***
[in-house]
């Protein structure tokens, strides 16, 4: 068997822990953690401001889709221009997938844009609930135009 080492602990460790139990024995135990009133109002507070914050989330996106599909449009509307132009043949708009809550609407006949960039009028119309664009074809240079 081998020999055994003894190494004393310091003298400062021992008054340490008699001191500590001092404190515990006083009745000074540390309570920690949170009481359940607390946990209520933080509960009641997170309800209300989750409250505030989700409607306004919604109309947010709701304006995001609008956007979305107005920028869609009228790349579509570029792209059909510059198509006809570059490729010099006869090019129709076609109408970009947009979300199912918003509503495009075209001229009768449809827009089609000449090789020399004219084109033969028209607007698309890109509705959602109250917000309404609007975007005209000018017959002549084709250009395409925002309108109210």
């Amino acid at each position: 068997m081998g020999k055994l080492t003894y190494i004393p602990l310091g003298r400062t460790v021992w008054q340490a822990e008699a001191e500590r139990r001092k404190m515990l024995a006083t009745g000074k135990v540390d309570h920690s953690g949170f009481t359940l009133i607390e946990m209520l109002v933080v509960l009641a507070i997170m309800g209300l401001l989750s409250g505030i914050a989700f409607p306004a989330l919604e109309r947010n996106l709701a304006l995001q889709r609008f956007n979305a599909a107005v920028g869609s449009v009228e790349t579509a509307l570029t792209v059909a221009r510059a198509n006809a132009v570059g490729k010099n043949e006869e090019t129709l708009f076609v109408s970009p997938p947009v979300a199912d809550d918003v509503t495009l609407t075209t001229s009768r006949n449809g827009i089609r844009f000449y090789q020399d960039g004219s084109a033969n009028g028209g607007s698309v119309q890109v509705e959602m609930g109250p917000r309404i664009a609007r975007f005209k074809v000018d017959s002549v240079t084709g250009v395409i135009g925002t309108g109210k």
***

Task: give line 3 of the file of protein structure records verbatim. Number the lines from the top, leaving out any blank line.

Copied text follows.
């Amino acid at each position: 068997m081998g020999k055994l080492t003894y190494i004393p602990l310091g003298r400062t460790v021992w008054q340490a822990e008699a001191e500590r139990r001092k404190m515990l024995a006083t009745g000074k135990v540390d309570h920690s953690g949170f009481t359940l009133i607390e946990m209520l109002v933080v509960l009641a507070i997170m309800g209300l401001l989750s409250g505030i914050a989700f409607p306004a989330l919604e109309r947010n996106l709701a304006l995001q889709r609008f956007n979305a599909a107005v920028g869609s449009v009228e790349t579509a509307l570029t792209v059909a221009r510059a198509n006809a132009v570059g490729k010099n043949e006869e090019t129709l708009f076609v109408s970009p997938p947009v979300a199912d809550d918003v509503t495009l609407t075209t001229s009768r006949n449809g827009i089609r844009f000449y090789q020399d960039g004219s084109a033969n009028g028209g607007s698309v119309q890109v509705e959602m609930g109250p917000r309404i664009a609007r975007f005209k074809v000018d017959s002549v240079t084709g250009v395409i135009g925002t309108g109210k």